|Source: Wikimedia Commons|
Poison Ivy is found in many parts of
America and Canada
including in the mountainous region of Mexico. This poisonous plant can be
in the form of a ‘trailing vine,’ climbing vine’ or ‘shrub.’
Poison Ivy leaves are pointed and ‘appear in groups of three leaflets.’ In the summer the leaves of the plant are green but turn ‘reddish in spring and fall.’ It’s vital to be able to identify the plant as this can help one avoid coming into contact with it.
The plant produces a liquid called Urushiol. When this liquid comes in contact with the skin it can cause blisters, rashes and itchiness. Always remember to wear gloves when removing shoes and clothing which have come in contact with Poison Ivy. If not your skin may break out in a rash, blisters, etc.
It sometimes can take up to two weeks (after coming in contact with the plant) before symptoms such as itchiness, blisters or rashes appear on the skin.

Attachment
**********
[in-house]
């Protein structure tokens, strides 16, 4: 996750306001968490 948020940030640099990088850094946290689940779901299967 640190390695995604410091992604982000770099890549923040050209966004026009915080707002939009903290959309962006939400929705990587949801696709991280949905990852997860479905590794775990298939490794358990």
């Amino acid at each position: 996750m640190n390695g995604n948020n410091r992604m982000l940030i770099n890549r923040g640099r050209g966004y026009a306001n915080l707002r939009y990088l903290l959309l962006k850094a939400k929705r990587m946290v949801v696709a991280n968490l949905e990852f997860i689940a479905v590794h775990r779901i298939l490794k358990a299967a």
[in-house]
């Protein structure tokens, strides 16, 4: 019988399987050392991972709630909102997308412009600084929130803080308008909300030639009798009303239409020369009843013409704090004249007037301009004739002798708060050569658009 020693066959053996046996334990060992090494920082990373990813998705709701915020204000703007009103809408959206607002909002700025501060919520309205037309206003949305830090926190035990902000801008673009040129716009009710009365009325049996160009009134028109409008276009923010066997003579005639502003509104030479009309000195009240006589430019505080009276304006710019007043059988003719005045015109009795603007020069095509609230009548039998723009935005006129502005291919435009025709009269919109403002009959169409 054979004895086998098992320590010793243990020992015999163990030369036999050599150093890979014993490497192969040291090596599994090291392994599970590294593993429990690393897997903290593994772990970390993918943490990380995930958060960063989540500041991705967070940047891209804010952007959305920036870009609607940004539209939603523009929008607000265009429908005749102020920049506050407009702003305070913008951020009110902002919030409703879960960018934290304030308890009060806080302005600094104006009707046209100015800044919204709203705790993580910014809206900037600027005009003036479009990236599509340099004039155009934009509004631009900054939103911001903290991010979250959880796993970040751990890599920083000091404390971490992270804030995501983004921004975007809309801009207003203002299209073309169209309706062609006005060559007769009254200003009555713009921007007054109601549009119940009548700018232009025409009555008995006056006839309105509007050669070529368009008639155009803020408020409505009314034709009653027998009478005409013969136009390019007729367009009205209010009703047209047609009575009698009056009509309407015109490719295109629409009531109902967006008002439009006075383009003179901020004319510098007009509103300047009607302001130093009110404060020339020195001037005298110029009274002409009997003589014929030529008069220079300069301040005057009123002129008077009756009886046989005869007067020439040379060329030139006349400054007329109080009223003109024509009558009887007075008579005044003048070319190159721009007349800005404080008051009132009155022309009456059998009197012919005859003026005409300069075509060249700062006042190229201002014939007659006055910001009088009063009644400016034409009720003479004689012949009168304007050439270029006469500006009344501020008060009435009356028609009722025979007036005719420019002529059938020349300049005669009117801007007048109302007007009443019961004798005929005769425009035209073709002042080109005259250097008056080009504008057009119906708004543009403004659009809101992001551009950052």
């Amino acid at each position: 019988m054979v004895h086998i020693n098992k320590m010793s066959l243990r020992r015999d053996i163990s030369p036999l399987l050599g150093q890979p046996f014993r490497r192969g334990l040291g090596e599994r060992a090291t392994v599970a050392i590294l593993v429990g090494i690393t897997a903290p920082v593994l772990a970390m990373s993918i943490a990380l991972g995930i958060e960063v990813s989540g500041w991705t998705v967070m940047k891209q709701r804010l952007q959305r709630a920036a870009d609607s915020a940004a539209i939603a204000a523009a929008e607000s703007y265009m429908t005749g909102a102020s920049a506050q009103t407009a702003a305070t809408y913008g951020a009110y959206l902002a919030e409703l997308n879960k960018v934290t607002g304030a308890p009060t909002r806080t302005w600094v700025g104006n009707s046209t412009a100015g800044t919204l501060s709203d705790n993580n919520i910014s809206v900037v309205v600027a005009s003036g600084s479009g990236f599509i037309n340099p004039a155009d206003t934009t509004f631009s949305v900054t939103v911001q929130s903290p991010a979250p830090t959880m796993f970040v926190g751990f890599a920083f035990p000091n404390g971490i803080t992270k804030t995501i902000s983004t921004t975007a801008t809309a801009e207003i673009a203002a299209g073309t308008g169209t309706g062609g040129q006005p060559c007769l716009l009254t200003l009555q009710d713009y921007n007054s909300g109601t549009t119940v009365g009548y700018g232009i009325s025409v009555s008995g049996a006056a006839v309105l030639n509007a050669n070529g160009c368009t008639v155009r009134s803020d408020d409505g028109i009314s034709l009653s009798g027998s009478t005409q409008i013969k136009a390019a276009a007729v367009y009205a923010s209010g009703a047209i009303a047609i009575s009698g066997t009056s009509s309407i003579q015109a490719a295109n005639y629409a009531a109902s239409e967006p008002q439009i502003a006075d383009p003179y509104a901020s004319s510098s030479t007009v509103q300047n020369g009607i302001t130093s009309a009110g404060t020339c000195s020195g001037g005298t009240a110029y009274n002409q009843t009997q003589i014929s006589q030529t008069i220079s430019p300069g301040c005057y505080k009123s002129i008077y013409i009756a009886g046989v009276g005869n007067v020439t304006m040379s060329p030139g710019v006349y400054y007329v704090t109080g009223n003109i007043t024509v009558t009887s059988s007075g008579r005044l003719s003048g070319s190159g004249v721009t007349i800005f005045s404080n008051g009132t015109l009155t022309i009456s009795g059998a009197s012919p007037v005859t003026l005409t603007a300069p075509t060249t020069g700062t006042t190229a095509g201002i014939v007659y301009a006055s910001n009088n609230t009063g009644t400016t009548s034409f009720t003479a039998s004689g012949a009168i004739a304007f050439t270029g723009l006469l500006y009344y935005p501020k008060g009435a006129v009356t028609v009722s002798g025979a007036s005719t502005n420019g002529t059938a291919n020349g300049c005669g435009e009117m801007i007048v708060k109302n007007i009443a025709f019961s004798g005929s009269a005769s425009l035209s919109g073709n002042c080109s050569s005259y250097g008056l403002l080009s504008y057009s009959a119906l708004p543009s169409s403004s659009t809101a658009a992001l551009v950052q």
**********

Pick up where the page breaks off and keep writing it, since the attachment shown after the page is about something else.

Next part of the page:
Rub alcohol immediately to the affected area. Alcohol will remove the oil from the urushiol and prevent it from penetrating any further into the skin.
Cook oatmeal the usual way in water. Allow to cool and then apply a thick layer on areas of the skin that has come into contact with poison ivy.
This is claimed by some to be one of the best home remedies for poison ivy. Rub the inside of the banana peel to the affected areas.
Soak the affected areas in water which has a few chamomile tea bags soaked in it.
How to Prevent Getting Poison Ivy
- Apply Ivy Block or Stokoguard on areas of exposed skin before going outdoors where there may be poison ivy plants.
- Wear gloves, a long sleeved shirt and pants, socks and boots when working outdoors where poison ivy might be.
- Dress in a long sleeved short and pants along with socks and boots when walking in areas where poison ivy plants may be present.
© 2012 Suranee Perera